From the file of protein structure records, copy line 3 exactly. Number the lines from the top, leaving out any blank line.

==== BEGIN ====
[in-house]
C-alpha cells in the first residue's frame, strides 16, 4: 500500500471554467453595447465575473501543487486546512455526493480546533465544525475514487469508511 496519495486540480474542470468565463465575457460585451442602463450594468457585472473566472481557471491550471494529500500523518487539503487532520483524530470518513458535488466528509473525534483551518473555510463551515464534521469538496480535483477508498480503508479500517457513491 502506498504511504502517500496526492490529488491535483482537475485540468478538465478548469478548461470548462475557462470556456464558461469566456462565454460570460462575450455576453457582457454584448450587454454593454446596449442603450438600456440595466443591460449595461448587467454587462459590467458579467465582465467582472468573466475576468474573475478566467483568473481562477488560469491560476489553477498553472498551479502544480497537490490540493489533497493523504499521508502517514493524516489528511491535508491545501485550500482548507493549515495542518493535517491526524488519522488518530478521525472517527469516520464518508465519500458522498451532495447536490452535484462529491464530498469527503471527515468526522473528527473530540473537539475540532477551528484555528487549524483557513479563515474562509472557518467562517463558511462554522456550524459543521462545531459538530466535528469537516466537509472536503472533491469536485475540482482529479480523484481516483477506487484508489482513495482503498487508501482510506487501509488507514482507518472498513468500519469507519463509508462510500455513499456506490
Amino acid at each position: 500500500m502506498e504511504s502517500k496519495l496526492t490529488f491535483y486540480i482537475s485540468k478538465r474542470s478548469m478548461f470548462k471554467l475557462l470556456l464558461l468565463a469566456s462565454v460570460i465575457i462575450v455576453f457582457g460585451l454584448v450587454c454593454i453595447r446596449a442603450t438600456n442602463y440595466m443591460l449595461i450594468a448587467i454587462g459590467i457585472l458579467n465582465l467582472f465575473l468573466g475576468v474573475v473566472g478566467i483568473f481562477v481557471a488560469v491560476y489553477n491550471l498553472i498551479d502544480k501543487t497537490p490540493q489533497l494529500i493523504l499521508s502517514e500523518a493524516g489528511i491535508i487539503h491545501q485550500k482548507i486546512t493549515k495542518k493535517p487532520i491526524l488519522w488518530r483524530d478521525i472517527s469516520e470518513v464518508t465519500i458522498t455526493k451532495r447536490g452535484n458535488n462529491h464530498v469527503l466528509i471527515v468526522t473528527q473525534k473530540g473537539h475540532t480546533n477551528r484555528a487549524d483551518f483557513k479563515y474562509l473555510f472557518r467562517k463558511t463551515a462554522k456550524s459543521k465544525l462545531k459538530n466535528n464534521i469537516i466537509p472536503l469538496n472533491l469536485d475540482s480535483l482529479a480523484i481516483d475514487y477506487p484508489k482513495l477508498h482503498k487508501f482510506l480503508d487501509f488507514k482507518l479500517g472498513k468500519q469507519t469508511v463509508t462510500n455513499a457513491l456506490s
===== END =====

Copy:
Amino acid at each position: 500500500m502506498e504511504s502517500k496519495l496526492t490529488f491535483y486540480i482537475s485540468k478538465r474542470s478548469m478548461f470548462k471554467l475557462l470556456l464558461l468565463a469566456s462565454v460570460i465575457i462575450v455576453f457582457g460585451l454584448v450587454c454593454i453595447r446596449a442603450t438600456n442602463y440595466m443591460l449595461i450594468a448587467i454587462g459590467i457585472l458579467n465582465l467582472f465575473l468573466g475576468v474573475v473566472g478566467i483568473f481562477v481557471a488560469v491560476y489553477n491550471l498553472i498551479d502544480k501543487t497537490p490540493q489533497l494529500i493523504l499521508s502517514e500523518a493524516g489528511i491535508i487539503h491545501q485550500k482548507i486546512t493549515k495542518k493535517p487532520i491526524l488519522w488518530r483524530d478521525i472517527s469516520e470518513v464518508t465519500i458522498t455526493k451532495r447536490g452535484n458535488n462529491h464530498v469527503l466528509i471527515v468526522t473528527q473525534k473530540g473537539h475540532t480546533n477551528r484555528a487549524d483551518f483557513k479563515y474562509l473555510f472557518r467562517k463558511t463551515a462554522k456550524s459543521k465544525l462545531k459538530n466535528n464534521i469537516i466537509p472536503l469538496n472533491l469536485d475540482s480535483l482529479a480523484i481516483d475514487y477506487p484508489k482513495l477508498h482503498k487508501f482510506l480503508d487501509f488507514k482507518l479500517g472498513k468500519q469507519t469508511v463509508t462510500n455513499a457513491l456506490s